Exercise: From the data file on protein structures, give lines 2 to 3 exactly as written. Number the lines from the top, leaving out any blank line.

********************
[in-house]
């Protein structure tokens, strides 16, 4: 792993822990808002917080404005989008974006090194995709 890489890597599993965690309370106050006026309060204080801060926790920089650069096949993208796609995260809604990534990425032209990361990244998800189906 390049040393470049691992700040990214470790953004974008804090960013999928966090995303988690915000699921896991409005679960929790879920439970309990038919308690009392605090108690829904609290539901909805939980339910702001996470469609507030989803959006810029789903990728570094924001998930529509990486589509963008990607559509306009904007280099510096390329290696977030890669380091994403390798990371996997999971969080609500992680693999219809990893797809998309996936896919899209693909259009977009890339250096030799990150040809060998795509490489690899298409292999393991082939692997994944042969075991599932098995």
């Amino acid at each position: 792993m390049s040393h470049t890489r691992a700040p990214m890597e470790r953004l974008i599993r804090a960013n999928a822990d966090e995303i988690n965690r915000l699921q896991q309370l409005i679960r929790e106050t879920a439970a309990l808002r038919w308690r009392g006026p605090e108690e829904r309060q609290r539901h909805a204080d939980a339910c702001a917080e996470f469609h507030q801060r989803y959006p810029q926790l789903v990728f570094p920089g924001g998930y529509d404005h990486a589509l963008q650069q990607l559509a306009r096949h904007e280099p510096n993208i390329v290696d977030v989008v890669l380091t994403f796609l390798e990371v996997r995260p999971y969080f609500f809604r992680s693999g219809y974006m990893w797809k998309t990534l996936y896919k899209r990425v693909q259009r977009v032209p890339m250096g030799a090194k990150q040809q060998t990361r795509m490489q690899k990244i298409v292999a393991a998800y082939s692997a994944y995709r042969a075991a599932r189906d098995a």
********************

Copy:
């Protein structure tokens, strides 16, 4: 792993822990808002917080404005989008974006090194995709 890489890597599993965690309370106050006026309060204080801060926790920089650069096949993208796609995260809604990534990425032209990361990244998800189906 390049040393470049691992700040990214470790953004974008804090960013999928966090995303988690915000699921896991409005679960929790879920439970309990038919308690009392605090108690829904609290539901909805939980339910702001996470469609507030989803959006810029789903990728570094924001998930529509990486589509963008990607559509306009904007280099510096390329290696977030890669380091994403390798990371996997999971969080609500992680693999219809990893797809998309996936896919899209693909259009977009890339250096030799990150040809060998795509490489690899298409292999393991082939692997994944042969075991599932098995």
């Amino acid at each position: 792993m390049s040393h470049t890489r691992a700040p990214m890597e470790r953004l974008i599993r804090a960013n999928a822990d966090e995303i988690n965690r915000l699921q896991q309370l409005i679960r929790e106050t879920a439970a309990l808002r038919w308690r009392g006026p605090e108690e829904r309060q609290r539901h909805a204080d939980a339910c702001a917080e996470f469609h507030q801060r989803y959006p810029q926790l789903v990728f570094p920089g924001g998930y529509d404005h990486a589509l963008q650069q990607l559509a306009r096949h904007e280099p510096n993208i390329v290696d977030v989008v890669l380091t994403f796609l390798e990371v996997r995260p999971y969080f609500f809604r992680s693999g219809y974006m990893w797809k998309t990534l996936y896919k899209r990425v693909q259009r977009v032209p890339m250096g030799a090194k990150q040809q060998t990361r795509m490489q690899k990244i298409v292999a393991a998800y082939s692997a994944y995709r042969a075991a599932r189906d098995a």